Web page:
How to show that the upper and lower Riemann integrals of a function, say $f(x) = -2x$, are equal?

The problem: Suppose $a < b$. I want to show that the function $f: [a,b]\to\mathbb{R},\ f(x) = -2x$ is integrable on the interval $[a,b]$, using the fact that a bounded function is integrable, if and only if its lower and upper Riemann-integrals on the interval $[a,b]$ are the same: \begin{align*} \underline{\int_a^b} f &= \sup\left\{ s(P_1) \mid s(P_1) = \sum_{i=1 }^{n} m_i (x_i - x_{i-1})\right\}\\ &= \inf\left\{ S(P_2) \mid S(P_2) = \sum_{j=1 }^{k} M_j (x_j - x_{j-1})\right\}\\ &= \overline{\int_a^b} f, \end{align*}

where $m_i$ and $M_j$ are the infimum and supremum of given subintervals respectively. Obviously $f$ is bounded, so it makes sense to use the above theorem. Based on the definitions of lower- and upper Riemann sums $s(P)$ and $S(P)$, I get that I should choose the partitions $P_1 = \{x_i\}_{i=0}^{n}$ and $P_2 = \{x_j\}_{j=0}^{k}$ so that the sums are equal, but I'm having trouble coming up with appropriate ones. How should I go about this?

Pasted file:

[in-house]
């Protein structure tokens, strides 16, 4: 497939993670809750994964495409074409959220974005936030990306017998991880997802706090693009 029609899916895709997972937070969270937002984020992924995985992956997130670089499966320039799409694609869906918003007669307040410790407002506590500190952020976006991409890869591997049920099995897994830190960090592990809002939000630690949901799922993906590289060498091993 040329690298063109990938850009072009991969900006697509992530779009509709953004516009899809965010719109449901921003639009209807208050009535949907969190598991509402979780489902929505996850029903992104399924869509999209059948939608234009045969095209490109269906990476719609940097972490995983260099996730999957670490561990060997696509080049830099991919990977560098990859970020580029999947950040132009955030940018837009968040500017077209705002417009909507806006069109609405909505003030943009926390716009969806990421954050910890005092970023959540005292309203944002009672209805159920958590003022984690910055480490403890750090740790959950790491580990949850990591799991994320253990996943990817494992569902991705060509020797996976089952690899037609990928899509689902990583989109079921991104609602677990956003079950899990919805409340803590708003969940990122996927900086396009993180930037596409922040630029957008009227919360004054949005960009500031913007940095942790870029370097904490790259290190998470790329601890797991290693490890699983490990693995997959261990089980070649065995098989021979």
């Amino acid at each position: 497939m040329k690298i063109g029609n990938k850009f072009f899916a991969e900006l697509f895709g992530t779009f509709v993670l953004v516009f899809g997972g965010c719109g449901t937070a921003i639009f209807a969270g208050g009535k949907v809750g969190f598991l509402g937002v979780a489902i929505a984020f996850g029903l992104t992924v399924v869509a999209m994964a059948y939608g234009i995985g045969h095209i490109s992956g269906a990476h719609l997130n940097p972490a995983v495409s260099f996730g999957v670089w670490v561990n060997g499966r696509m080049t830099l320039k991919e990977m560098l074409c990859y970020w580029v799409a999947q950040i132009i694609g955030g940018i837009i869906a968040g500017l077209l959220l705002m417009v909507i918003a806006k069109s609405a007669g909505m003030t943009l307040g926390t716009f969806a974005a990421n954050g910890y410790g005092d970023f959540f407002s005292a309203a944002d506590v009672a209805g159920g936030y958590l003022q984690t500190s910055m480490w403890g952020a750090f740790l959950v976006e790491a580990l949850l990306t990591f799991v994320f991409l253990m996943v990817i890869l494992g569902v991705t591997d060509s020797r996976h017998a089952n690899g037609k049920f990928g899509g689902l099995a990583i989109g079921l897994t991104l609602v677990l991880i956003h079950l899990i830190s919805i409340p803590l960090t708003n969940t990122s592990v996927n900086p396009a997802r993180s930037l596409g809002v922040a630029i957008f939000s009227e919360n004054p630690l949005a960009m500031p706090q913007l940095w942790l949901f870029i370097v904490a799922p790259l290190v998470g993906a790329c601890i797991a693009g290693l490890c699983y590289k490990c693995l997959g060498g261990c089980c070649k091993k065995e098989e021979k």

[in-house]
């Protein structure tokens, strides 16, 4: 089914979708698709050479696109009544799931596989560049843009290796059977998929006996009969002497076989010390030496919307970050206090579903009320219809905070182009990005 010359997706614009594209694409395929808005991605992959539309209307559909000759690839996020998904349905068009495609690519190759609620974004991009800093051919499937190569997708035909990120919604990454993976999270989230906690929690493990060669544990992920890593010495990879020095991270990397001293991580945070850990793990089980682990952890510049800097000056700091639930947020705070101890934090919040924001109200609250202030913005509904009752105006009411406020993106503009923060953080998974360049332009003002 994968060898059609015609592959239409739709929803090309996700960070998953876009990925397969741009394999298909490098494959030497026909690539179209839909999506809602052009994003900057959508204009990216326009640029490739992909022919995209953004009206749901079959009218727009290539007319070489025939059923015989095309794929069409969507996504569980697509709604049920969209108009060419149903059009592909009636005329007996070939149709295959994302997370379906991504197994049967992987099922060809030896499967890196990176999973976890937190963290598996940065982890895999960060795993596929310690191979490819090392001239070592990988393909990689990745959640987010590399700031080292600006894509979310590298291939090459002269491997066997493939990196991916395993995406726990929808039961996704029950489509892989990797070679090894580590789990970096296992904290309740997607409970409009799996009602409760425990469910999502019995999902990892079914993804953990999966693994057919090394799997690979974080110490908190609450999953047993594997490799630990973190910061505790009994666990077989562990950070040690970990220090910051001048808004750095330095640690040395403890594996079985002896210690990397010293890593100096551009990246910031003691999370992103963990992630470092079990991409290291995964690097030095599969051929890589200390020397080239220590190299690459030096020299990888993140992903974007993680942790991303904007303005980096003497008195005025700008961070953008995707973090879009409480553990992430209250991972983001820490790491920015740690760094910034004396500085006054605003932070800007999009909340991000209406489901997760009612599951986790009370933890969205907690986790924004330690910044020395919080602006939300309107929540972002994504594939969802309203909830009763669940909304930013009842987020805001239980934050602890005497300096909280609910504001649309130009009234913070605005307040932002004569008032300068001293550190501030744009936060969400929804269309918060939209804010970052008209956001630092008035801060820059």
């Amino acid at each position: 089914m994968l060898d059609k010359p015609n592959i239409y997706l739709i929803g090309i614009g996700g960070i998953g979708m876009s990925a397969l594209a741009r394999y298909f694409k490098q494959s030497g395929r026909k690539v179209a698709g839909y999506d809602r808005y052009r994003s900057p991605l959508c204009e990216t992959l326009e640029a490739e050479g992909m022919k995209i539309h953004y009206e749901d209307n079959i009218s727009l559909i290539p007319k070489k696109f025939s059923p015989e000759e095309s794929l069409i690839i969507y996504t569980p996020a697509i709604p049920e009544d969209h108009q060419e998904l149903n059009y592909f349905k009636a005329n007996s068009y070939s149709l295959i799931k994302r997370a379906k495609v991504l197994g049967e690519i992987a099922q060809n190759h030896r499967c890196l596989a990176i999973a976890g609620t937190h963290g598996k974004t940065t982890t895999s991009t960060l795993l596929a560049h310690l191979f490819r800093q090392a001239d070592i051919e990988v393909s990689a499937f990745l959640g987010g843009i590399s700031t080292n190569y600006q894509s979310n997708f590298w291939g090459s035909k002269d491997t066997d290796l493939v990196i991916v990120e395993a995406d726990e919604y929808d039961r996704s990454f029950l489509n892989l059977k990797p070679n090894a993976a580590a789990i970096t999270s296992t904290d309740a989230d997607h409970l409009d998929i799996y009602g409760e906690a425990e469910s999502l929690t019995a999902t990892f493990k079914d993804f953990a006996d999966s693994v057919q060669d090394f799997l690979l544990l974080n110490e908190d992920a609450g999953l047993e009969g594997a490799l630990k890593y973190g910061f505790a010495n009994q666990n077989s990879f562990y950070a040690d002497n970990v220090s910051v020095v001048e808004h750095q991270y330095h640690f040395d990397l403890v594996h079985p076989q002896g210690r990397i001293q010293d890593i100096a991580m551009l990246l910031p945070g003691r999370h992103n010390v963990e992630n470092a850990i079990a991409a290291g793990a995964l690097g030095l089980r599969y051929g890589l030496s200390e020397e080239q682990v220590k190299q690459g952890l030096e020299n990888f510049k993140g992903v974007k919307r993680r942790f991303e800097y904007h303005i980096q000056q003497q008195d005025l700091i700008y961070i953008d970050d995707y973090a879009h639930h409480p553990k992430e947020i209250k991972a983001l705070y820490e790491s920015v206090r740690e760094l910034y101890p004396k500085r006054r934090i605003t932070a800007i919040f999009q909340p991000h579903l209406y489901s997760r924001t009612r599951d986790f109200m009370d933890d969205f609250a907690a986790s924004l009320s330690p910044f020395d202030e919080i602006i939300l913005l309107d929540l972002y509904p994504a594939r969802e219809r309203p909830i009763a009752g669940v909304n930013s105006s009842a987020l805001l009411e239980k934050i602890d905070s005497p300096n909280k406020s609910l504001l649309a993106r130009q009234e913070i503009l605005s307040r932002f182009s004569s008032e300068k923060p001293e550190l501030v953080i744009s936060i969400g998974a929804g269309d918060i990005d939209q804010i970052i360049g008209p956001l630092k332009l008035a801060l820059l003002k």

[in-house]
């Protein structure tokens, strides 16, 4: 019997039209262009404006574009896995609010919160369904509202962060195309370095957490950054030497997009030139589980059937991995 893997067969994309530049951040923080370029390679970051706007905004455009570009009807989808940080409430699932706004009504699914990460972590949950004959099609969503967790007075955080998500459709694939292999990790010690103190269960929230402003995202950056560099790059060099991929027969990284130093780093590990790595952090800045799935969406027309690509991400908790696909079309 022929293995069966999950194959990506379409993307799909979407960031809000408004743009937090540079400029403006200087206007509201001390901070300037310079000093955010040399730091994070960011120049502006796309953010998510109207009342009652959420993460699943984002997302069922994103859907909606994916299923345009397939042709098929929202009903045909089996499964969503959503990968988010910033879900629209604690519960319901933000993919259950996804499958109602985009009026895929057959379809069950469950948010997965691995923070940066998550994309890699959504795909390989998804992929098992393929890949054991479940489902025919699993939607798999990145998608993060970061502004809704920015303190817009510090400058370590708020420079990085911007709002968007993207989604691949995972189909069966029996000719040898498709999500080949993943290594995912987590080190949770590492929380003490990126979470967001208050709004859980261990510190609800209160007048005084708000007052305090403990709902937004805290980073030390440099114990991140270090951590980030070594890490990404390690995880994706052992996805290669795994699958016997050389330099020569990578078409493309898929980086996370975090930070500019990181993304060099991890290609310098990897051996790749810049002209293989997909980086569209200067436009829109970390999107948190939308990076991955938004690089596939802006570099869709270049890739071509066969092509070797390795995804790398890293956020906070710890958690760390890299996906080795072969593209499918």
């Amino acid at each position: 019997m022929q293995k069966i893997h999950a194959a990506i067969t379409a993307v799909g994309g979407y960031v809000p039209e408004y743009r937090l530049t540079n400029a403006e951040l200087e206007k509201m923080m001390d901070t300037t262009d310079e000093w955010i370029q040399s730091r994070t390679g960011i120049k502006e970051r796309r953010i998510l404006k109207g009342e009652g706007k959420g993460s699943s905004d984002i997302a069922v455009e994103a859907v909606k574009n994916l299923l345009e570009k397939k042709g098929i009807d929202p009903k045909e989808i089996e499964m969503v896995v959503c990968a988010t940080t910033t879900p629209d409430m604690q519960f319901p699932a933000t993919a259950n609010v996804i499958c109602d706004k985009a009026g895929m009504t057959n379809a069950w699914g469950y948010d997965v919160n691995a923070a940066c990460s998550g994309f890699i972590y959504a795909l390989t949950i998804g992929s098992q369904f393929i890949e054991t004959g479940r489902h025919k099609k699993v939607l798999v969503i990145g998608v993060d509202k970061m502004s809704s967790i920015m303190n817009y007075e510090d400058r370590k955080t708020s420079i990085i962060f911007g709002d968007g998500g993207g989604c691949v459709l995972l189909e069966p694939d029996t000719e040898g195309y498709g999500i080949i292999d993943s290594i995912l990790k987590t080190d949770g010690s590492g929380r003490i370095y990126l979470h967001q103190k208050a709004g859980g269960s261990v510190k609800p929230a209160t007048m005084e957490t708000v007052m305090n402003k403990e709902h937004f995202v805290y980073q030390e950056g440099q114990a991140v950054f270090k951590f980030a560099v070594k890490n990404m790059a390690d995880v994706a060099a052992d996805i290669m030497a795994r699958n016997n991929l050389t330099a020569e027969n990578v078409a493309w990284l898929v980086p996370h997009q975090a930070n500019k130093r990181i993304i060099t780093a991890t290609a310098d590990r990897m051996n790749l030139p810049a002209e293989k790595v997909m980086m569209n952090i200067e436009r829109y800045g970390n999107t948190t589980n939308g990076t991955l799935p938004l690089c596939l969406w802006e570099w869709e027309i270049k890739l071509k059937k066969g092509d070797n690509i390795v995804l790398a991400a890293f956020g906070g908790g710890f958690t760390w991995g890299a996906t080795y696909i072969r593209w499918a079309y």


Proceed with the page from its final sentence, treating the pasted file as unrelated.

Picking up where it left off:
• Is it obvious they should be equal? Can you not just show you can make the upper and lower as close as you like to each other? – snulty Feb 1 '18 at 14:30
• @Did I'm using Trench's book: digitalcommons.trinity.edu/mono/7, where in Theorem 3.2.6 he uses the "="-sign between the upper and lower integrals. – SeSodesa Feb 1 '18 at 14:39
• Yeah, except that the supremum over every lower-integral and the infimum over every upper-integral are equal, not the lower-integral and the upper-integral for a given partition. – Did Feb 1 '18 at 14:58

I assume that $m_i$ and $M_j$ are supremums of $f$ on a given subinterval? If so, you are talking about Darboux sums, not Riemann sums.
• You don't need to find partition for which the sums are equal, only similar (i.e. $S(P)-s(P)<\epsilon$).
• You can easily calculate the values $M_j$ and $m_i$ since $f$ is a monotone function.
• Alright, so I could simply use a partition $P$ whose norm $\lVert P \rVert = \frac{b-a} n \to 0$ as $n\to\infty$, making it possible for the difference $S(P) - s(P)$ to approach zero, effectively making it less than $\varepsilon$. – SeSodesa Feb 1 '18 at 14:55
Compute the lower and the upper sum for an equidistant partition into $N\gg1$ parts exactly and verify that their difference can be made arbitrarily small by choosing $N$ large enough. Then use the squeeze theorem on the relation $$\underline{S}_N\leq\underline{\int_a^b} f(x)\>dx\leq\overline{\int_a^b} f(x)\>dx\leq\overline{S}_N\ .$$